The aurora borealis may make an appearance in select locations across the United States, according to weather officials.
Activity on the surface of the Sun was recorded by space weather officials from the U.S. National Oceanic and Atmospheric Administration (NOAA), and according to the officials' warnings, there was a series of intense solar eruptions that launched what is called a coronal mass ejection (CME) at Earth. Officials recorded two CMEs heading towards Earth, accompanied by high levels of solar wind that can be traced back to a corona, or a hole, in the surface of the Sun.
The charged particles from the Sun are expected to hit Earth's magnetic field on Thursday, August 18, which may result in auroras appearing in the night sky at much lower geographical locations than they usually do. Space Weather Prediction Center, which is a branch of the National Weather Service, writes that there is a possibility for auroras to appear as far south as New York, Chicago, and Portland, Oregon, on Wednesday night.
Why does an aurora appear when Earth is hit by solar particles? The charged particles from the Sun interact with Earth's magnetic field channels, charging the particles in Earth's atmosphere and creating the gorgeous ribbons of light that make for some pretty magical photographs. When a CME impacts Earth's magnetic field, it causes what is called a geomagnetic storm, which produces these auroras. However, significant CME impacts and severe geomagnetic storms can negatively impact the planet by knocking out radio communications, GPS communications, satellite orbits, space launches, and more.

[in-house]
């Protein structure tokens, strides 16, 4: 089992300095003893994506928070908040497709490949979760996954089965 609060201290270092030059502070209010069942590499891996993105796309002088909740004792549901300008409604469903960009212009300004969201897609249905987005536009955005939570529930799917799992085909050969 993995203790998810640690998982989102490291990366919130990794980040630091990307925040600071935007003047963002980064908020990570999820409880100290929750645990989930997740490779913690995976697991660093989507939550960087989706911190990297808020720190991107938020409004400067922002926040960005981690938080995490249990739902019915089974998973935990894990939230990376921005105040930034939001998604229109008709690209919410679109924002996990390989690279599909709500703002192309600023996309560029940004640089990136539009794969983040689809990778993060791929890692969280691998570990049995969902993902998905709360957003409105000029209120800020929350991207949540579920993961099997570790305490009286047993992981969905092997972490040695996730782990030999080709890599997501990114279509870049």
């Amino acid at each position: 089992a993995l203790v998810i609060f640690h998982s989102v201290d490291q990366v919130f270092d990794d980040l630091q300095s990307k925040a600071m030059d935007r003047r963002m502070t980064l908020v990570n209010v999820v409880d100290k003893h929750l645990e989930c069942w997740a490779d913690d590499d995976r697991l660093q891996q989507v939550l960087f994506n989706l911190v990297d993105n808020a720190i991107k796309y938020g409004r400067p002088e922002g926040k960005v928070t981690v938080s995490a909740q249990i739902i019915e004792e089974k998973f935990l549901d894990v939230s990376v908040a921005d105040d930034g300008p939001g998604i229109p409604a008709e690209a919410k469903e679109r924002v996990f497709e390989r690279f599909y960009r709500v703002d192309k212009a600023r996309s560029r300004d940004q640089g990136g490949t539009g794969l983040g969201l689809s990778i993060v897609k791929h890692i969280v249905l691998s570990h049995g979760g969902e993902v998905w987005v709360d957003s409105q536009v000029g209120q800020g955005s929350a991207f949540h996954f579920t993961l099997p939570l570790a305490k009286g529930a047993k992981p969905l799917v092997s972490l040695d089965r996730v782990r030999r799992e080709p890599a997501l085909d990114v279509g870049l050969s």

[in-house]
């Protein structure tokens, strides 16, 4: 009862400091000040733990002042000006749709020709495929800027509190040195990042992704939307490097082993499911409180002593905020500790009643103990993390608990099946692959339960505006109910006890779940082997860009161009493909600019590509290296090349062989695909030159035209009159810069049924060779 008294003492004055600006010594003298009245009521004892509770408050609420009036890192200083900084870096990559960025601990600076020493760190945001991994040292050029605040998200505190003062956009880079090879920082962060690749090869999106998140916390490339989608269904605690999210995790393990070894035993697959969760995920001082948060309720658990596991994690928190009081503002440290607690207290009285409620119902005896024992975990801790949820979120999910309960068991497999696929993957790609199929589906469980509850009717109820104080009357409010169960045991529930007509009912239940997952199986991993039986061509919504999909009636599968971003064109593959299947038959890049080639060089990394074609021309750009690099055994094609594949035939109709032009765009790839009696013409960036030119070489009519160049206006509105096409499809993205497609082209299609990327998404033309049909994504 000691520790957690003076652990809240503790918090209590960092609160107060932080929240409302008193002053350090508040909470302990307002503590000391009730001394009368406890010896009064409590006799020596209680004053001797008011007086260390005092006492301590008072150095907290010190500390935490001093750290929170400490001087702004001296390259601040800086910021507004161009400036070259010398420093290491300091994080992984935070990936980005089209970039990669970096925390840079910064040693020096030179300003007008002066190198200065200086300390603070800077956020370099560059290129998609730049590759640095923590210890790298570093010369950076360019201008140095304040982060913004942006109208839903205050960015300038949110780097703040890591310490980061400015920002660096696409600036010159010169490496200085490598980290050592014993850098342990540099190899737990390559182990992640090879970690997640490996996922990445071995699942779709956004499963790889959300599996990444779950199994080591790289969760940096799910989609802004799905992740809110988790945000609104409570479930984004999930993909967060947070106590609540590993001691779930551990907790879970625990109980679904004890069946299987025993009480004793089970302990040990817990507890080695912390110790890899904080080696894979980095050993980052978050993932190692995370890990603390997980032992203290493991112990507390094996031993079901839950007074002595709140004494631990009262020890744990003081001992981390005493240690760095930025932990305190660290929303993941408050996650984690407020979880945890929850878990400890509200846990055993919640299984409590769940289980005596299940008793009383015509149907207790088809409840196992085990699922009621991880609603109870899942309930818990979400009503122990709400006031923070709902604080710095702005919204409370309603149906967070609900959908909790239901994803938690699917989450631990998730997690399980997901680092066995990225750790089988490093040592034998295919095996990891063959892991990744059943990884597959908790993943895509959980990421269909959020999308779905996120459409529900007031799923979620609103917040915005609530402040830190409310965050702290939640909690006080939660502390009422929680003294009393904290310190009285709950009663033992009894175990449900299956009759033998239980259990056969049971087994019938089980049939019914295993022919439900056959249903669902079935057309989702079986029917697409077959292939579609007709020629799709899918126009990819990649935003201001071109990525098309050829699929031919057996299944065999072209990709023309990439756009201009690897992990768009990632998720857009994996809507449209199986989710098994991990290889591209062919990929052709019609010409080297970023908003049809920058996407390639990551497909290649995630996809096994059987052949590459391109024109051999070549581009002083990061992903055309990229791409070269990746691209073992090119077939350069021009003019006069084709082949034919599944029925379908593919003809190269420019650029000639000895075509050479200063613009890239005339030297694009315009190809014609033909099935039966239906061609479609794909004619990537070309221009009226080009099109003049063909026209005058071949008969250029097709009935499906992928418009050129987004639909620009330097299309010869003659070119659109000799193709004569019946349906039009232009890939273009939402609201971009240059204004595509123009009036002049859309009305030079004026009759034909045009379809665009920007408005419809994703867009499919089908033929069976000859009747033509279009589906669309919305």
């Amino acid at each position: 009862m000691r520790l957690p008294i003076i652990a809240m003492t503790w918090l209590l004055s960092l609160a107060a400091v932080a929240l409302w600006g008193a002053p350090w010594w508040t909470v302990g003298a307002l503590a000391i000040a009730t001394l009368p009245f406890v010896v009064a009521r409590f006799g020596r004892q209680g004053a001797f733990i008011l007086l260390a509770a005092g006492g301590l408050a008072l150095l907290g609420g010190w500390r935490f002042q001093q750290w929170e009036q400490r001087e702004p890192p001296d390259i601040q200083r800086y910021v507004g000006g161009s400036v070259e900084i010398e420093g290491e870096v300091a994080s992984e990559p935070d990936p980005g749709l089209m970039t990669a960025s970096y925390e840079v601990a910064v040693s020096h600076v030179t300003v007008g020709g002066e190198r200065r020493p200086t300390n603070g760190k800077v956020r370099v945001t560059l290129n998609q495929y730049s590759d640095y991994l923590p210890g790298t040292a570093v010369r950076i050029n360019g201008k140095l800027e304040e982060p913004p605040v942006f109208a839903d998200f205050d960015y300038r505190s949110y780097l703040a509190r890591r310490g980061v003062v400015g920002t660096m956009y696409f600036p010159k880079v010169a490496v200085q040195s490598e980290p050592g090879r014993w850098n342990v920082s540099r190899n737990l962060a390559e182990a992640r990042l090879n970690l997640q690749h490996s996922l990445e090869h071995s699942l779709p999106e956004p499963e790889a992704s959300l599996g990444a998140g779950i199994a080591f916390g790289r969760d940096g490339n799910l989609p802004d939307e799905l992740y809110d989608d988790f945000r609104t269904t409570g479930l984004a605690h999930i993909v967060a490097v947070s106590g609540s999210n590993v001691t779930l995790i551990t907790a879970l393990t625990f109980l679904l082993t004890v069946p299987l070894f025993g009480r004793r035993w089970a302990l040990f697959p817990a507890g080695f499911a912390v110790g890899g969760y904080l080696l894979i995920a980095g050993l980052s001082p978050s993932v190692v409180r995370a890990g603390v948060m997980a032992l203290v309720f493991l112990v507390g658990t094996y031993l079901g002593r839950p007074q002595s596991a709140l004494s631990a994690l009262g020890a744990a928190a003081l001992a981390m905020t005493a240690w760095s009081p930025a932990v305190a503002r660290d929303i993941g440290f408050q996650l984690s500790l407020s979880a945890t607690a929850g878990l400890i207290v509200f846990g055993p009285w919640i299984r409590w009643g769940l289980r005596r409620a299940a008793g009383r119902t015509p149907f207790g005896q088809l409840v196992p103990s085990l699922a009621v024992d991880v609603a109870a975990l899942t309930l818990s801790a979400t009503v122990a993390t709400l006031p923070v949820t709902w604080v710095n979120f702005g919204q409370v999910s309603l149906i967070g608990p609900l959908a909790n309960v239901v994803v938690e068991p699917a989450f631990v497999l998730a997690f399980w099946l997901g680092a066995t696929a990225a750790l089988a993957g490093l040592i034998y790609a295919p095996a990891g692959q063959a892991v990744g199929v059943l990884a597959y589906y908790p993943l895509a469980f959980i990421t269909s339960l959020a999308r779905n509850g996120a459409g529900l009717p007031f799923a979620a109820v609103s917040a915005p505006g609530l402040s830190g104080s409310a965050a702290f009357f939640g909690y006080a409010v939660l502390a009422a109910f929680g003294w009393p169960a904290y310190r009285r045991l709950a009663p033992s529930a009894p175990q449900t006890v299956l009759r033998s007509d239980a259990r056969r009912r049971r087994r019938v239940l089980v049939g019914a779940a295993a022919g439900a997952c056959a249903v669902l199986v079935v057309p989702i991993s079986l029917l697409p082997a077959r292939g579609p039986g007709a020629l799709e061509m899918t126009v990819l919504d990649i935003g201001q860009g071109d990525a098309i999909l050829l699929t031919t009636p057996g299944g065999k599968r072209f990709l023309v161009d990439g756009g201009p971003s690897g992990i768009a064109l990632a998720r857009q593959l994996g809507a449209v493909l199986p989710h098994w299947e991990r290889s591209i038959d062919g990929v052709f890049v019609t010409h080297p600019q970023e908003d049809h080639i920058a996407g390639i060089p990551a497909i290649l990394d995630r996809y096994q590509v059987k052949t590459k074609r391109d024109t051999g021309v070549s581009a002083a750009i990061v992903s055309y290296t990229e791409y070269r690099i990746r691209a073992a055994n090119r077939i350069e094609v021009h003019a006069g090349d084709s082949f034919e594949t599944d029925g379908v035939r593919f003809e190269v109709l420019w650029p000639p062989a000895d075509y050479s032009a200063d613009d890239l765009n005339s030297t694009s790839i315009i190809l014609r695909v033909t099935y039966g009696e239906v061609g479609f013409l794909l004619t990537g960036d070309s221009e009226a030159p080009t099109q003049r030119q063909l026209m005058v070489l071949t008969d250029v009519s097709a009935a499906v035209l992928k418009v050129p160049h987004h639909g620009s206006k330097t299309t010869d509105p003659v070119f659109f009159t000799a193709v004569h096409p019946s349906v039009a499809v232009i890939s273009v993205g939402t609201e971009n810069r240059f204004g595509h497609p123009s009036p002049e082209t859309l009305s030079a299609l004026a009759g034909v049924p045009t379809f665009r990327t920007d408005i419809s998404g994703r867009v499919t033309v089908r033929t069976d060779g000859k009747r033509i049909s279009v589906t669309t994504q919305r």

Current estimates from officials put this coming geomagnetic storm at a G3 category, which is a scale that is between one and five. The most severe warning NOAA gives a geomagnetic storm is G5, which is when power systems will likely be affected. A G3 solar storm NOAA warns that voltage corrects may have to be required, false alarms may be triggered on some devices, and intermittent satellite navigation and low-frequency radio navigation problems may occur.
Coronal mass ejection (CME) erupting from the sun on August 17, 2022.
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